Performance & mpg
The Milan's base 2.3-liter, four-cylinder engine makes 160 horsepower and meets PZEV certification in California. It's connected to a standard five-speed manual transmission, and a five-speed automatic is optional. A 221-hp, 3.0-liter V6 is optional on both the base and Premier trims. It comes with one transmission, a six-speed automatic. This transmission shifts well enough, but we wish it had a true manual-shift mode instead of just two forward-gear gates ("D" and "L").
Four-wheel disc brakes are standard on all Milans. Antilock brakes with electronic brakeforce distribution are optional on base Milans and standard on the Premium trim, and traction control can be had on V6 models. Stability control is not available. An optional Safety and Security package gives the Milan front-seat side airbags and head-protecting side curtain airbags for all outboard occupants. Without the side bags, the Mercury Milan scored four stars (out of five) in NHTSA frontal- and side-impact (front and rear) testing. With the side bags, the scores were the same, save for side impact for front passengers, in which it earned five stars. In frontal offset crash testing conducted by the IIHS, the Milan scored "Acceptable," the second-highest rating.
With responsive steering and a quiet ride, the 2006 Mercury Milan is one of the sportier and more luxurious vehicles in the midsize sedan segment. It demonstrates a willingness to corner and change directions at speed with enthusiasm. Ride quality is acceptable, especially considering the above-average handling. Wind and road noise are effectively quelled at highway speeds, and the transmission offers crisp upshifts and downshifts. More horsepower would add to this Mercury's "premium" aspirations, but as it is, the Milan offers upscale overall performance at a relatively low price.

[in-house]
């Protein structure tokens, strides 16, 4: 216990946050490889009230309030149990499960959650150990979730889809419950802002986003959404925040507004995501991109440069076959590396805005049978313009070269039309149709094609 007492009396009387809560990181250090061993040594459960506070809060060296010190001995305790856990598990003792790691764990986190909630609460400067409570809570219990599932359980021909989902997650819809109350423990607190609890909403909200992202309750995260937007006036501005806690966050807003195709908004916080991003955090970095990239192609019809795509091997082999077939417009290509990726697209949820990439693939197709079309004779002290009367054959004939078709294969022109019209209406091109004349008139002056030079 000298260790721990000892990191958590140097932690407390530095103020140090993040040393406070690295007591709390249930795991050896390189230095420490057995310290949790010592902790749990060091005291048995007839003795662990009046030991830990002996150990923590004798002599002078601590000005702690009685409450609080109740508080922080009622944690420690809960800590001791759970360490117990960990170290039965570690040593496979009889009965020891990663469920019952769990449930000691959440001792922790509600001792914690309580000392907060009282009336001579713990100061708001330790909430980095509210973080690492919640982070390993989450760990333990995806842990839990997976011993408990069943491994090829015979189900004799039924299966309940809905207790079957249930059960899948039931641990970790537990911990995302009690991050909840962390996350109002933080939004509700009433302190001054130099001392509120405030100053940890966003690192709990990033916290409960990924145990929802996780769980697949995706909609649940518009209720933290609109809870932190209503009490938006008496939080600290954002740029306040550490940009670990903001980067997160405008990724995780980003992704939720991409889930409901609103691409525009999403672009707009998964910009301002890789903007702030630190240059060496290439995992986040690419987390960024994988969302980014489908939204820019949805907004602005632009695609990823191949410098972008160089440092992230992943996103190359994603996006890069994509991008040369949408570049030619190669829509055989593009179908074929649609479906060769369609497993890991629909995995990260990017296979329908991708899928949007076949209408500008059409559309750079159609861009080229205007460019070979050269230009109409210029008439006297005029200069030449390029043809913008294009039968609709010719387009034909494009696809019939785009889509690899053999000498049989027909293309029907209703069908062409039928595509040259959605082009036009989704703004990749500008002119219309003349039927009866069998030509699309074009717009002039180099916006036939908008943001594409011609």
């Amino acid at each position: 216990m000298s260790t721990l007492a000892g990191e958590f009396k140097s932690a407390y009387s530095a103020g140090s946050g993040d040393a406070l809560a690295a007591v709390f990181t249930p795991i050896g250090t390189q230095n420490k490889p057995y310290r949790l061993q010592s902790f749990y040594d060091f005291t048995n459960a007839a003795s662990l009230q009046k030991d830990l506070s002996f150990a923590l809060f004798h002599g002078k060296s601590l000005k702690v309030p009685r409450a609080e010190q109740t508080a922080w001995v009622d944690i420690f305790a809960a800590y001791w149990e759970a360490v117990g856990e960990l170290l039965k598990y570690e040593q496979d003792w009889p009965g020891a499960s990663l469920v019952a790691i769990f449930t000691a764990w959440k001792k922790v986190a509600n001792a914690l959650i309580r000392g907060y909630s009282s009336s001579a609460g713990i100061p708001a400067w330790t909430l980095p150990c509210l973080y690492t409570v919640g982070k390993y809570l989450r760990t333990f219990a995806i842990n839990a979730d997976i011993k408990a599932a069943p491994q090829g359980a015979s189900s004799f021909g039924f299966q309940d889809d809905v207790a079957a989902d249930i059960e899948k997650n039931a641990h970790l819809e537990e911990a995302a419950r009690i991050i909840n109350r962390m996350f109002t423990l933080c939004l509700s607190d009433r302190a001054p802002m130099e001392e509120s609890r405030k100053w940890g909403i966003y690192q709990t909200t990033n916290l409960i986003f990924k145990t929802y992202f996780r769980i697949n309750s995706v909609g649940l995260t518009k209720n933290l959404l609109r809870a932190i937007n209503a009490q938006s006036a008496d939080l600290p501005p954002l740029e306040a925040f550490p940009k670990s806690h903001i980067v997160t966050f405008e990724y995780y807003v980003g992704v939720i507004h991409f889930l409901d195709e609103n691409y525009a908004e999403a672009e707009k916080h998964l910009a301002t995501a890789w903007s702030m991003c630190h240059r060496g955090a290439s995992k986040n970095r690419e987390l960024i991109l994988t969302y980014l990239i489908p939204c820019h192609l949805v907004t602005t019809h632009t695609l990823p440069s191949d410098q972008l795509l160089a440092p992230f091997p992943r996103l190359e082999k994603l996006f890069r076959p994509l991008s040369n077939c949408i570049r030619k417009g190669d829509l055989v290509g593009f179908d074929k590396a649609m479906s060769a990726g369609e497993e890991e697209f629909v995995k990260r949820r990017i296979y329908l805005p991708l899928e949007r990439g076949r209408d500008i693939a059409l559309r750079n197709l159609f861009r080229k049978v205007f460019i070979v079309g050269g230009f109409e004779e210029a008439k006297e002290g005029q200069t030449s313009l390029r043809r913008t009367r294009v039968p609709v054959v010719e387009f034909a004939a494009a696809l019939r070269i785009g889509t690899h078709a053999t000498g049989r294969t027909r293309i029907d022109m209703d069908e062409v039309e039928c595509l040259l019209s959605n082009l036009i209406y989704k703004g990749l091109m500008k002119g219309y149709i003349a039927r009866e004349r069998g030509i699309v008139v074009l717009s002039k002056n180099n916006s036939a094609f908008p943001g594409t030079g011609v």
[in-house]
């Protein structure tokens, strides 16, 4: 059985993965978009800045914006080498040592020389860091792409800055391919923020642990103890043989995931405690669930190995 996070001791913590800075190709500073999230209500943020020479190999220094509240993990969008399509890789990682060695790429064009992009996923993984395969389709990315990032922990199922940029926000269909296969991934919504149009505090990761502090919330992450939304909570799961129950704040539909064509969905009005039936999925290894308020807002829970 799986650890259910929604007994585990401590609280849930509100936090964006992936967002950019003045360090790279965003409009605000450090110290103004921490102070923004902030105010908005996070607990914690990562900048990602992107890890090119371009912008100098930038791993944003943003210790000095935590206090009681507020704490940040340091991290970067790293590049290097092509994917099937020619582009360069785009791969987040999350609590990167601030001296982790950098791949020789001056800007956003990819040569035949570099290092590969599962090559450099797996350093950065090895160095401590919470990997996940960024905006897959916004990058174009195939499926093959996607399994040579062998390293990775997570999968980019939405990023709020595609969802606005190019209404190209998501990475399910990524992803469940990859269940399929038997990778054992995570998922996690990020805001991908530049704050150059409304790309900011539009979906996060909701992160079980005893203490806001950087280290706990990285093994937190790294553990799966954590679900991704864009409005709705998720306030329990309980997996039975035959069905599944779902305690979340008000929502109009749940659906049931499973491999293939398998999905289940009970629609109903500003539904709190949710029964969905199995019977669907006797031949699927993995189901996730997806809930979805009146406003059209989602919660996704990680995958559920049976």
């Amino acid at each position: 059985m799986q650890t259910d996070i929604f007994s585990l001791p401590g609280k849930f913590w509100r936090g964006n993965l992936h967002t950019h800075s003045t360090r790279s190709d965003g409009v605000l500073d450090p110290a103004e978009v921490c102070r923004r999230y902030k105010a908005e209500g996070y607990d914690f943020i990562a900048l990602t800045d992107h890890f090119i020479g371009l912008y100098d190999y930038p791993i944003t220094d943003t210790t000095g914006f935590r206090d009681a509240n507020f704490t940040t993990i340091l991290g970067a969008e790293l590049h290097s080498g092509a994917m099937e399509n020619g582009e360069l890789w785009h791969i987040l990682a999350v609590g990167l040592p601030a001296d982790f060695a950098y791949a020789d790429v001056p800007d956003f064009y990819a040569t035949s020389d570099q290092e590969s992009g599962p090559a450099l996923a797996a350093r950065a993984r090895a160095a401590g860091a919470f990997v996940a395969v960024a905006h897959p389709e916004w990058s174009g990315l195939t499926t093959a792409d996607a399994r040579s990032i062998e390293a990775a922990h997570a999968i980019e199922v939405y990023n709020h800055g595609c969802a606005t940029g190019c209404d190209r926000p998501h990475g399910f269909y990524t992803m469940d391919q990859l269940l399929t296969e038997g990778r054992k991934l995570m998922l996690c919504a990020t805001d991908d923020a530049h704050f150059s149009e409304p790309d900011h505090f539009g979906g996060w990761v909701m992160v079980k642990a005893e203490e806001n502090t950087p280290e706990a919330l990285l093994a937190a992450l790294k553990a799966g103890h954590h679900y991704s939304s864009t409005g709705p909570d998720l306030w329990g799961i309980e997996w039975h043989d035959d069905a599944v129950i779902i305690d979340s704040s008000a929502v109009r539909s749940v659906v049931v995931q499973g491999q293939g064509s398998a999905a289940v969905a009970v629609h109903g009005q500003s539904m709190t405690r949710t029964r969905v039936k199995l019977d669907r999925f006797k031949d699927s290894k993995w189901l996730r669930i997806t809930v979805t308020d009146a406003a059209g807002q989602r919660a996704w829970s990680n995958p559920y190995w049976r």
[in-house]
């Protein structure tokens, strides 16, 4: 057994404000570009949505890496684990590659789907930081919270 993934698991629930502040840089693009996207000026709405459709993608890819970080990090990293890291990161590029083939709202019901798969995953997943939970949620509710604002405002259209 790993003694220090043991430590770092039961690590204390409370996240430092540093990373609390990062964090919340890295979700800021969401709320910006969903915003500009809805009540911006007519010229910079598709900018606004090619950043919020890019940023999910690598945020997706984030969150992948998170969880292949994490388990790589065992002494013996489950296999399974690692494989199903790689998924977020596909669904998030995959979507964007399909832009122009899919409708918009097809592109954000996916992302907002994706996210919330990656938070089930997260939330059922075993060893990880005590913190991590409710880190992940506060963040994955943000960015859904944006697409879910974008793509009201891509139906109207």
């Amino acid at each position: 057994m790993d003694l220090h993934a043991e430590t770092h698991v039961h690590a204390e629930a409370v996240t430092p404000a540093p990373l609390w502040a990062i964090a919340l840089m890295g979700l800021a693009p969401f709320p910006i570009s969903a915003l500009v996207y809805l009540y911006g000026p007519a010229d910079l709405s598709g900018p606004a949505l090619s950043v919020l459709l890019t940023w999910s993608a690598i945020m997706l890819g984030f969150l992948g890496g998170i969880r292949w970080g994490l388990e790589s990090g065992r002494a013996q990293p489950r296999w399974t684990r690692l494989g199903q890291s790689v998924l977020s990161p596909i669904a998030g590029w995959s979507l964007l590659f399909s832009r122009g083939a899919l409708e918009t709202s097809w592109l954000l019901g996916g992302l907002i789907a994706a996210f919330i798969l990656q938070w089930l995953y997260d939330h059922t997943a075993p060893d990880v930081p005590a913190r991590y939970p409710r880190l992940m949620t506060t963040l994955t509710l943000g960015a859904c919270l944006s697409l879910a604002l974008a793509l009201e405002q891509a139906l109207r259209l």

The Milan's upscale interior offers an effective blend of premium materials and functional design elements. The interior is supposed to reflect the high-quality living environments of today's young professionals. Upscale Milans feature leather seating surfaces with contrasting stitching, and a Wales Mahogany wood finish or Satin Metallic trim can be ordered on Premium models. Base and optional audio systems are MP3-capable, and the split-folding rear seat, along with a 15.6-cubic-foot trunk, adds to the Milan's utility. Most buyers will find the Mercury Milan suitably roomy with ample head-, shoulder and legroom for adults to ride comfortably in the front or back.
Most helpful consumer reviews
Features & Specs
More About This Model
Dig through any sales literature on the 2006 Mercury Milan and one point becomes glaringly obvious: Mercury wants its new sedan to stand out as upscale and valuable in one of the market's most aggressive and important segments. This only makes sense. After all, American carmakers have lacked a genuinely competitive midsize sedan for years.